A value proposition tells the reader why they should click on your ad to learn more about your product. How is your product or service different from any other? Why should the viewer click on your ad to see your website?

Your value proposition should be believable. For example, saying you have the greatest sandwiches in the world will not make people come to your business’s Page, but maybe offering 20% off will. Or, perhaps adding social proof will help — something like, “Sandwiches loved by over one million people every year! Come try yours today and get 20% off your order with this coupon.”

4) It has a clear call-to-action.

A beautiful and relevant ad is great, but without a call-to-action (CTA), your viewer might not know what to do next. Add a CTA like “Buy now and save X%,” or “Offer ends soon” and add a sense of urgency to your viewer. Your CTA should encourage people to click on your ad now.

The 3 Primary Formats for Facebook Ads (With Examples)

Format 1: The Right Column Ad

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This type of ad is the most traditional on Facebook, it appears on the right side of a user’s Facebook News Feed. This is the first type of advertising Facebook had, and it still exists today.

Although ads in the News Feed are likely to get higher engagement metrics due to its native advertising features, right column ads shouldn’t be forgotten. We often see less expensive clicks and conversions when using these ads. In order for a right column ad to be successful, it needs to be relevant, have a value proposition, a good visual, and have a call-to-action. Let’s look at an example below from Winc (formerly known as Club W):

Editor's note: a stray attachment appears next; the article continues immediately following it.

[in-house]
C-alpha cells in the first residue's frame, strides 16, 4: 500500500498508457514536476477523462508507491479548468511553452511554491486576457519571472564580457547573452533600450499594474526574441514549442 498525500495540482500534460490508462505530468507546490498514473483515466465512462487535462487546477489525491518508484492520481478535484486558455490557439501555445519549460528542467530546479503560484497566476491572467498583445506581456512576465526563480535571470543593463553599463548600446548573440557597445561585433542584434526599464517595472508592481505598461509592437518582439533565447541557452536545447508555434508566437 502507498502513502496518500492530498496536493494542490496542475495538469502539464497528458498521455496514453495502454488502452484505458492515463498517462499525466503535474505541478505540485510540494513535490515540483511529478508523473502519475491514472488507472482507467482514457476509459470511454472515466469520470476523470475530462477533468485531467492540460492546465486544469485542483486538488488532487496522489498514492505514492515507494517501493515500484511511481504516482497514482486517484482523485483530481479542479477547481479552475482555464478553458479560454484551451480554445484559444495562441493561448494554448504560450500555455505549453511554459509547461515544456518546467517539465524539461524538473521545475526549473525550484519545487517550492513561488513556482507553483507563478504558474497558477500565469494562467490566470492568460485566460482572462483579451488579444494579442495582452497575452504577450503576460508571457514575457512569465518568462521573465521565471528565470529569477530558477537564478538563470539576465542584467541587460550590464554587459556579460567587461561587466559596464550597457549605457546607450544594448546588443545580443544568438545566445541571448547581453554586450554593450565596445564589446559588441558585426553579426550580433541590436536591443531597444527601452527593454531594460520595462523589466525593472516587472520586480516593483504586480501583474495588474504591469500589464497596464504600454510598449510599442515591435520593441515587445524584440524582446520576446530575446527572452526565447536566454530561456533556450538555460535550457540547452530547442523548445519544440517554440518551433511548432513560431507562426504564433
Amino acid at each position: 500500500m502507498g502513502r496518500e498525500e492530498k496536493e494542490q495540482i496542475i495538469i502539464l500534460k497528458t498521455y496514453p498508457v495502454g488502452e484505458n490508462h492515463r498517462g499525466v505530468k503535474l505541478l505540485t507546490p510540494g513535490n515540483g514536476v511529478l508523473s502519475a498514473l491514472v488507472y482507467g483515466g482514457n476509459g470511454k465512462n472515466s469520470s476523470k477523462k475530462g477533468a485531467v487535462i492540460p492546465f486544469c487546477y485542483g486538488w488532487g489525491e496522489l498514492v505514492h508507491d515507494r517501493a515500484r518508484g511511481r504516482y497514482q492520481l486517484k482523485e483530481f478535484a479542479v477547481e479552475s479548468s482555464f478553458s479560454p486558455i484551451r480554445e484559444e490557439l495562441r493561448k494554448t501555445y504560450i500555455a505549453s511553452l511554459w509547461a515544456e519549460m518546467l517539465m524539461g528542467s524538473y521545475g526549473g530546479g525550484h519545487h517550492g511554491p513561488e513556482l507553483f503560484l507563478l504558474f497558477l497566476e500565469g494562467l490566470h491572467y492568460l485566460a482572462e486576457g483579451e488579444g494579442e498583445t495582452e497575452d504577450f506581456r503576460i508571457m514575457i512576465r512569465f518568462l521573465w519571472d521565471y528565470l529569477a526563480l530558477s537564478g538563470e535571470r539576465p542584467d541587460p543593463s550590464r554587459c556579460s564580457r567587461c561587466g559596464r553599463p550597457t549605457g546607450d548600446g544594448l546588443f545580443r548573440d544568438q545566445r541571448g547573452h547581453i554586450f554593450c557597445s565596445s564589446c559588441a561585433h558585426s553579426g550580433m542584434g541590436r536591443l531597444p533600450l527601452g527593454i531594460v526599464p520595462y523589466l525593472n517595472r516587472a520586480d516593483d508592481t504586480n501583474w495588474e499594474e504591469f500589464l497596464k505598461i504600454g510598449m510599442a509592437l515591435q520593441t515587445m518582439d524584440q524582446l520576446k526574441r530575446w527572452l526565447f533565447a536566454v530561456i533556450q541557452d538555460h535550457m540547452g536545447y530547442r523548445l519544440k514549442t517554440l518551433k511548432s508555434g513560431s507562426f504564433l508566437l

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Here’s what makes this ad great:

  • It’s visual. The visual is clear, simple, and appealing to all types of wine-lovers.
  • It’s relevant. This came up in my wine-obsessed colleague’s News Feed. Need I say more? Two thumbs up on relevance.
  • It includes an enticing value prop. Three bottles for $19? What a steal. They also pull the viewer in with an additional value: a discount on their first order of wine.
  • It has a strong call-to-action. The word “get” is strong call-to-action language, and it’s used twice here. A time limit on this offer would have made it even stronger.

Format 2: The Desktop News Feed Ad

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Source: Facebook

This type of ad appears directly in a user’s News Feed when they access Facebook on a desktop computer, and it looks more like native advertising. In our experience, these ads have a higher engagement rate than right column ads, but they can also be more expensive. These ads must follow organic Facebook posts best practices and be both engaging and visual.

This is how an ad from Amazon looks in the News Feed on a desktop:

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Here’s what makes this ad great:

  • It’s visual. Not only is this image larger than the right column ad display, but it also uses warm colors, white space, and directional lines, which drew my eye towards the featured product.